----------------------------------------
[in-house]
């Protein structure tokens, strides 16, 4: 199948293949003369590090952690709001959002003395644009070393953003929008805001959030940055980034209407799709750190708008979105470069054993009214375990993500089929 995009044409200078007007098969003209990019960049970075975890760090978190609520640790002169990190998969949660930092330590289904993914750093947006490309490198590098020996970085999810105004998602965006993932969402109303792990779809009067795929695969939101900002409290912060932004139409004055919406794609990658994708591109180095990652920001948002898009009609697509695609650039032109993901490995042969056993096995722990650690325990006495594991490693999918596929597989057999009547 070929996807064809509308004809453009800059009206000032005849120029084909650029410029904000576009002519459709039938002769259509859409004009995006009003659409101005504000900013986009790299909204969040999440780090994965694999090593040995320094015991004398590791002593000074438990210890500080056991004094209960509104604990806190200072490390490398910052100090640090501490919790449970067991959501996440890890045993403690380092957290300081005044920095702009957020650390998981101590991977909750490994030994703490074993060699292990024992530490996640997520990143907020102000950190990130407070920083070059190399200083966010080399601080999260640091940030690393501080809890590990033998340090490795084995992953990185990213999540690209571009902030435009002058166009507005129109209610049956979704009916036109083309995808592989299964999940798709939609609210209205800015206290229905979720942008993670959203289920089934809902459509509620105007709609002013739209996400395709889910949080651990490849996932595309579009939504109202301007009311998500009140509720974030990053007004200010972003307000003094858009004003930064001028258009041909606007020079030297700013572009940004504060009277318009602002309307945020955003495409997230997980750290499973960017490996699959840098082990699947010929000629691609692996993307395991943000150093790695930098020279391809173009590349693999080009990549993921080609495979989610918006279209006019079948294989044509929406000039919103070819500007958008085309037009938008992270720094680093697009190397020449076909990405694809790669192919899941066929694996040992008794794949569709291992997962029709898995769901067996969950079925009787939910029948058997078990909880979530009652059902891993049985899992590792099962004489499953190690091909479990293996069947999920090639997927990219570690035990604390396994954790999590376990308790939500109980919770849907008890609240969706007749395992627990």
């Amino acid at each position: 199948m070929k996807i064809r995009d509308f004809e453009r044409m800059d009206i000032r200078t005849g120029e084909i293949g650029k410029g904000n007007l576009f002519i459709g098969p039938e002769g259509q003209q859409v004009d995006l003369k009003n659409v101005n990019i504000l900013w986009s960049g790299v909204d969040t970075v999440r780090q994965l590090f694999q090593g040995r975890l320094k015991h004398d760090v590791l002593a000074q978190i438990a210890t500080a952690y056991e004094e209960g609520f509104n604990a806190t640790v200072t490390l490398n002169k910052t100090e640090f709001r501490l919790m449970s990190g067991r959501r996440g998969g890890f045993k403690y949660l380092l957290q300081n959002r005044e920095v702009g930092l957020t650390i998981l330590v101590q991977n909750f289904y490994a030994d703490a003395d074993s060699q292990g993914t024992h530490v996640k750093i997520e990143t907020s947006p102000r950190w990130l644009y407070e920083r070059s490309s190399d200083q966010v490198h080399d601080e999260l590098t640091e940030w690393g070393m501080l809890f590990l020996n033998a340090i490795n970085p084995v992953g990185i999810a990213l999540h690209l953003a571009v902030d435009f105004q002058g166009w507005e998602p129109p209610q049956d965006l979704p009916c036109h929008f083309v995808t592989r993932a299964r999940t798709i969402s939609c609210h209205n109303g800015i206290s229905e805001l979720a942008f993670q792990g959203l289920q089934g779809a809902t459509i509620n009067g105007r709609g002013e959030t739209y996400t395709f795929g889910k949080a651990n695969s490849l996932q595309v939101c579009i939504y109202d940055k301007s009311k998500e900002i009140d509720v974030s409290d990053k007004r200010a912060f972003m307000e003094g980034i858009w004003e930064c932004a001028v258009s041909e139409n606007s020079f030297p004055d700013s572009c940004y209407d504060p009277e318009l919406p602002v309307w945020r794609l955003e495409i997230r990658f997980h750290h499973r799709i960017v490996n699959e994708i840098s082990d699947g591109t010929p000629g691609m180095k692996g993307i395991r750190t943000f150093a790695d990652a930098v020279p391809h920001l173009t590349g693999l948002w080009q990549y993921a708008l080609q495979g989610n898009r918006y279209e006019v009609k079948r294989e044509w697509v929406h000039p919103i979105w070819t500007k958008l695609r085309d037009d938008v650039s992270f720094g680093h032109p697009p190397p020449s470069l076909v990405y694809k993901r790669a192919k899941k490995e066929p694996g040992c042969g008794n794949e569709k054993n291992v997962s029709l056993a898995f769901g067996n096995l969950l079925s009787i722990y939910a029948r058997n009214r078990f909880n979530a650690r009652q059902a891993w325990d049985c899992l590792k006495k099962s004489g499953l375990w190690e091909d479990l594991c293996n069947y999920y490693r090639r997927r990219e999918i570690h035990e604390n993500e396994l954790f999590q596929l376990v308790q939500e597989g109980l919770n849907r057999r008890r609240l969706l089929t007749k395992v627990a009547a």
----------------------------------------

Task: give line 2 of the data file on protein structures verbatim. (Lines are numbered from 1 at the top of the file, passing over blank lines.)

């Protein structure tokens, strides 16, 4: 199948293949003369590090952690709001959002003395644009070393953003929008805001959030940055980034209407799709750190708008979105470069054993009214375990993500089929 995009044409200078007007098969003209990019960049970075975890760090978190609520640790002169990190998969949660930092330590289904993914750093947006490309490198590098020996970085999810105004998602965006993932969402109303792990779809009067795929695969939101900002409290912060932004139409004055919406794609990658994708591109180095990652920001948002898009009609697509695609650039032109993901490995042969056993096995722990650690325990006495594991490693999918596929597989057999009547 070929996807064809509308004809453009800059009206000032005849120029084909650029410029904000576009002519459709039938002769259509859409004009995006009003659409101005504000900013986009790299909204969040999440780090994965694999090593040995320094015991004398590791002593000074438990210890500080056991004094209960509104604990806190200072490390490398910052100090640090501490919790449970067991959501996440890890045993403690380092957290300081005044920095702009957020650390998981101590991977909750490994030994703490074993060699292990024992530490996640997520990143907020102000950190990130407070920083070059190399200083966010080399601080999260640091940030690393501080809890590990033998340090490795084995992953990185990213999540690209571009902030435009002058166009507005129109209610049956979704009916036109083309995808592989299964999940798709939609609210209205800015206290229905979720942008993670959203289920089934809902459509509620105007709609002013739209996400395709889910949080651990490849996932595309579009939504109202301007009311998500009140509720974030990053007004200010972003307000003094858009004003930064001028258009041909606007020079030297700013572009940004504060009277318009602002309307945020955003495409997230997980750290499973960017490996699959840098082990699947010929000629691609692996993307395991943000150093790695930098020279391809173009590349693999080009990549993921080609495979989610918006279209006019079948294989044509929406000039919103070819500007958008085309037009938008992270720094680093697009190397020449076909990405694809790669192919899941066929694996040992008794794949569709291992997962029709898995769901067996969950079925009787939910029948058997078990909880979530009652059902891993049985899992590792099962004489499953190690091909479990293996069947999920090639997927990219570690035990604390396994954790999590376990308790939500109980919770849907008890609240969706007749395992627990």